Nasturtium officinale W.T. Aiton
CC = *
CW = -5
MOC = 48
Family - Brassicaceae
Habit - Rhizomatous perennial forb, usually emergent or floating aquatic, glabrous.
Stem - Emergent, submerged, and/or floating stems to 65 cm, rooting at most nodes, herbaceous, glabrous, hollow.
Leaves - Alternate, odd-pinnate, petiolate. Blades 2-10 cm long, petiolate, the bases usually clasping the stem with small, rounded auricles, pinnately compound with 3-9 leaflets, or less commonly simple, especially when plants occur in relatively deep water, the leaflets opposite to subopposite, sessile, oblique at base, linear to irregularly ovate or nearly circular, glabrous, the margins entire, wavy, or with few, shallow, blunt teeth.
Inflorescence - Compact terminal racemes, quickly elongating in fruit to 20 cm. Pedicels glabrous, 2-7 mm long in flower, elongating in fruit.
Flowers - Sepals 4, free, 1.5-2.5 mm long, glabroous. Petals 4, free, 2.5-4.8 mm long, white. Claw to 2 mm long. Limb rounded at apex, 3 mm long, 2 mm broad. Stamens 6, with 4 long and 2 short. Filaments purplish, glabrous, 3.5 mm long. Anthers yellow. Ovary terete, purplish-green, 2.5mm long, glabrous. Styles absent or 0.1-0.5 mm long, persistent in fruit as beak. Stigma 2-lobed, capitate.
Fruits - Siliques 10-15 mm long, straight or slightly arched upward. Seeds mostly 20-50 per fruit, in 2 rows in each locule, 0.9-1.3 mm long, nearly circular in outline, the surface with a coarse, netlike or honeycomb-like pattern of 25-60 ridges and pits on each side, reddish orange to reddish brown.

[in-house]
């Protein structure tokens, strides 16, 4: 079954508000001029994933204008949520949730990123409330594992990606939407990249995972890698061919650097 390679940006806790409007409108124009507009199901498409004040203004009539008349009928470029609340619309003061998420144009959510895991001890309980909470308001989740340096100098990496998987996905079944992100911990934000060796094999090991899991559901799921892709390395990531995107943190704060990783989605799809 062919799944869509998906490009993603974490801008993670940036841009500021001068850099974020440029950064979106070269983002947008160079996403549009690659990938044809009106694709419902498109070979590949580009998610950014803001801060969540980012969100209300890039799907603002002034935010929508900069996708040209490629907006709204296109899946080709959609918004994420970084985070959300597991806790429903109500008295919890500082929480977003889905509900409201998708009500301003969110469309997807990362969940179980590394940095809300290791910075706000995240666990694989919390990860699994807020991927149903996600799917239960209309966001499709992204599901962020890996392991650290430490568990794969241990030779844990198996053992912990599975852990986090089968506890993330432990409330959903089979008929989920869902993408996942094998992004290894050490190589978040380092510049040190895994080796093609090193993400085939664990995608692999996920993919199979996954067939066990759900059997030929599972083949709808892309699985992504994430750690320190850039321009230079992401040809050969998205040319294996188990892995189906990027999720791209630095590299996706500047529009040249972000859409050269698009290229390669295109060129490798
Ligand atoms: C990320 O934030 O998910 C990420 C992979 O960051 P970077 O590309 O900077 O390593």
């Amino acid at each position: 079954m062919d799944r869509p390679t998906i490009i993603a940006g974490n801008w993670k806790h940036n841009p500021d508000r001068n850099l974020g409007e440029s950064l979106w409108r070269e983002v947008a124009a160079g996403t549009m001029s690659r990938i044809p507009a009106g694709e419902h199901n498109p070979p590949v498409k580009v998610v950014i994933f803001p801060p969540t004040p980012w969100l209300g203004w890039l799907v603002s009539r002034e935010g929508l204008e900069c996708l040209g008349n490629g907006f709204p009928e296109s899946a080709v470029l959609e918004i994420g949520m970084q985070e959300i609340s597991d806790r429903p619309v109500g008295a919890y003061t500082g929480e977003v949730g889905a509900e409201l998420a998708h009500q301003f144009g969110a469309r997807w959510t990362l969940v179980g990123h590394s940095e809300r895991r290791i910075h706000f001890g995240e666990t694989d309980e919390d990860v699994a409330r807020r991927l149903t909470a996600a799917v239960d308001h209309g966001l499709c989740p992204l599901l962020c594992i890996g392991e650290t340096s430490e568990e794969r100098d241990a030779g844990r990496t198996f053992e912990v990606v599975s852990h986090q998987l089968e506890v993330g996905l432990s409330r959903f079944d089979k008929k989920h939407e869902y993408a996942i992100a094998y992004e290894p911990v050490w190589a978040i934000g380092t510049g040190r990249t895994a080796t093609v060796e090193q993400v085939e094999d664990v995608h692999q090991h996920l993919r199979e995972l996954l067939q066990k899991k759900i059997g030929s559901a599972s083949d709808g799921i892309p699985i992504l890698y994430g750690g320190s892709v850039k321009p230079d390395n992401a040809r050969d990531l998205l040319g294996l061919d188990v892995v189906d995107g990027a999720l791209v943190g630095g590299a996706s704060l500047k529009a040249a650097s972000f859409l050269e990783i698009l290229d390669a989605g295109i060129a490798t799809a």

Flowering - April - October.
Habitat - Spring branches and streams, less commonly terrestrial on streambanks or stranded by a receding waterline, and occasionally fens and marshes, ditches.
Origin - Native to Eurasia.
Lookalikes - Small plants can resemble Cardamine pensylvanica.
Other info. - Nasturtium is a fairly common plant throughout the southern half of Missouri but is also found in a few counties north of the Missouri River. It exists to some degree in every state of the continental U.S. with the possible exception of N. Dakota. In Missouri it is most commonly found in spring branches. The plant is recognized by its aquatic habitat, commonly in close proximity to a spring, typically lush growth with numerous inflorescences, pinnate leaves, and brassica-pattern flowers.
Photographs taken at the Parkville Nature Sanctuary, Parkville, MO., 5-12-00, and in Iron County, MO., 5-18-03 (DETenaglia); also at Bohigian Conservation Area, Phelps County, MO, 6-23-2023 (SRTurner).